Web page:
Household credit growth slowed in November, putting the brakes on an upward trend observed earlier in 2019.
Total household credit decelerated to 3.7% month over month (seasonally adjusted and annualized) in November, said Scotiabank in a report released on Monday. That figure compares to October’s two-year high in total borrowing of 5.3%, the report said, when mortgage growth hit its fastest pace in three years.
Despite November’s slower rise in household credit, year-on-year trend growth of 3.9% was unchanged from October, the report said.
Monthly mortgage growth slows, but housing market is strong
November’s deceleration in credit growth was led by a slowing in mortgage borrowing (from 7.3% to 4.7% month over month) and a continued decline in consumer credit growth.
Still, mortgage credit growth remained on an upward trend for the seventh month in a row, and the housing market showed no signs of cooling.
“Though five-year mortgage rates were on hold in late 2019, they remained relatively low compared with earlier in the year, and Canadians continued to take advantage of favourable borrowing conditions,” the report said.
Consumer credit growth has been mostly on a downward trend since mid-2017, consistent with a broader decline in consumption growth, even though the average interest rate charged on consumer loans fell by about 50 basis points during the year.
“Rising household expenses and high debt levels may be outweighing strong wage growth in household-finance decisions,” the report said.
Evidence of increased interest in reverse mortgages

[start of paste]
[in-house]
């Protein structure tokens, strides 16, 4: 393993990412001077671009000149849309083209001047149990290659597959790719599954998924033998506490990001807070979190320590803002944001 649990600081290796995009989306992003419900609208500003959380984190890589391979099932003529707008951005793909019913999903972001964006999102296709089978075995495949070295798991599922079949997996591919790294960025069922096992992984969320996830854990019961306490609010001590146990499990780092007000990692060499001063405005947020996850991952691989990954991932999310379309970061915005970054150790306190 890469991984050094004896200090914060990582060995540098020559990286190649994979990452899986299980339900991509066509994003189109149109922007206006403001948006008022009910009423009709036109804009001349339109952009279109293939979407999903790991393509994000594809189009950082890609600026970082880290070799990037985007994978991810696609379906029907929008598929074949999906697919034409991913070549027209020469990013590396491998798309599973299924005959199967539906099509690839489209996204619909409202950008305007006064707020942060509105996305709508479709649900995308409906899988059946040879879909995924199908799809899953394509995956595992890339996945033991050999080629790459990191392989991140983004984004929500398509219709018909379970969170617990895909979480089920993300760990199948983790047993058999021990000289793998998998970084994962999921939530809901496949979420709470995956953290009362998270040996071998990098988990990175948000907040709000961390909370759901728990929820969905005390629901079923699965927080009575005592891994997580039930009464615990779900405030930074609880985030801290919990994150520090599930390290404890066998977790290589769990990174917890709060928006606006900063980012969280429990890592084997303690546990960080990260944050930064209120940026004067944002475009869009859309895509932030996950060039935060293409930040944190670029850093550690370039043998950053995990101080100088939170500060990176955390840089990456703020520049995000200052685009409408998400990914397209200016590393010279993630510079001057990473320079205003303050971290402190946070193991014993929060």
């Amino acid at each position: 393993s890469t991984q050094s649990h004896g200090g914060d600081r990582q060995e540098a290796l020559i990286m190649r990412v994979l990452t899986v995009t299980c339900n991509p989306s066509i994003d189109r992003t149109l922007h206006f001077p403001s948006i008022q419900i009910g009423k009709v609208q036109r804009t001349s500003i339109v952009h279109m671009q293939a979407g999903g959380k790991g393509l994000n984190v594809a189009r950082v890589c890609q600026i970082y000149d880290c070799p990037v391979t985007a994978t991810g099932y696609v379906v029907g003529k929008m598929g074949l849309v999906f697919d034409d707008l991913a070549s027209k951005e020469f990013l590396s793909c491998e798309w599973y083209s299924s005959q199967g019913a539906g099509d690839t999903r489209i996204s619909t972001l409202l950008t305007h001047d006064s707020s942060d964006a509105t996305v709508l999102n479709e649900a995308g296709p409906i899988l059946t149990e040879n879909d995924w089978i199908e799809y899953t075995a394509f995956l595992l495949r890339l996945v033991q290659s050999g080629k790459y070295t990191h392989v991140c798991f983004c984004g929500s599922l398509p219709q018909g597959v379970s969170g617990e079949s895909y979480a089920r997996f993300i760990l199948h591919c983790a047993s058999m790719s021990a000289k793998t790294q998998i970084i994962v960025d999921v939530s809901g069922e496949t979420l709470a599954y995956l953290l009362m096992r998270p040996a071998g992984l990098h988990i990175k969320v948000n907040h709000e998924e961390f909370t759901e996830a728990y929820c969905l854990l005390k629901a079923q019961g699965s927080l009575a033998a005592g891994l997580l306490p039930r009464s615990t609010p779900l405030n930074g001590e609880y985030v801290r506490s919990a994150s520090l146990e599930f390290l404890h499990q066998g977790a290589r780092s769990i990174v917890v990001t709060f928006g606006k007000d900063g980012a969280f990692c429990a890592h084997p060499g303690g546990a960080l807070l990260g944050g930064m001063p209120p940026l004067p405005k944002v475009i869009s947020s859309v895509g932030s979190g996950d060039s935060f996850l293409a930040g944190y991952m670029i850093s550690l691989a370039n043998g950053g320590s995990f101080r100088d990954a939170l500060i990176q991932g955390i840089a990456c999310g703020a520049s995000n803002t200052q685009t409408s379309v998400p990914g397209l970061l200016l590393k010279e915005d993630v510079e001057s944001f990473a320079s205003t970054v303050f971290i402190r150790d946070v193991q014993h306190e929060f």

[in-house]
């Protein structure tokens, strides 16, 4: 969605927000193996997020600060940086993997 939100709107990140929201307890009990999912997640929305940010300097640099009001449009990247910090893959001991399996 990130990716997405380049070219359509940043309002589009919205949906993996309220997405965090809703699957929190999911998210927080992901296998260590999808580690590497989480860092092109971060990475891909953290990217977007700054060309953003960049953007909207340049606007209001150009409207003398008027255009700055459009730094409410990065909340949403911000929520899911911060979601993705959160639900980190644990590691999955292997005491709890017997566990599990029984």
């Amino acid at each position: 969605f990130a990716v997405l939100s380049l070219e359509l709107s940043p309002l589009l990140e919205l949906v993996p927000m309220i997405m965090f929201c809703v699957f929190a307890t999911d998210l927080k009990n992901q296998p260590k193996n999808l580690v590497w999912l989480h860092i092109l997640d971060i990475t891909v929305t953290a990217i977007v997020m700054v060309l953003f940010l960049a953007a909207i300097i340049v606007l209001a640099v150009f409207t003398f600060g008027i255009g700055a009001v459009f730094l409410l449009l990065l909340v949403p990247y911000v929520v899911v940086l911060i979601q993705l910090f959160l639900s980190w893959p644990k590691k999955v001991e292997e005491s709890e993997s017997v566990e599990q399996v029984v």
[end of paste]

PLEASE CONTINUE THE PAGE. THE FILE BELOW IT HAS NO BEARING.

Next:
A household-finance decision that more Canadians may be considering is a reverse mortgage.
In a release on Tuesday, HomeEquity Bank, the largest Canadian provider of reverse mortgages, said it originated $820 million in new reverse mortgages in 2019, “marking a record year” for the Schedule 1 bank. It now administers a portfolio of about $4 billion in reverse mortgage loans, the release said.
The release also noted that in December 2019, the bank sold $75 million of its portfolio of loans to another bank — the first such sale for HomeEquity and the first such transaction in Canada to involve reverse mortgages.
The company attributed growing interest in reverse mortgages to demographics and economics.
“The number of Canadians aged 55 and over continues to increase,” the release said. “Many in this cohort have not saved enough money to finance their desired lifestyle in retirement and also face workplace pension shortfalls.”
The bank expects its 2019 results to continue this year.
“We’re anticipating a very strong 2020, as interest and demand for reverse mortgages continues to grow,” said Steven Ranson, president and chief executive officer at HomeEquity Bank, in the release.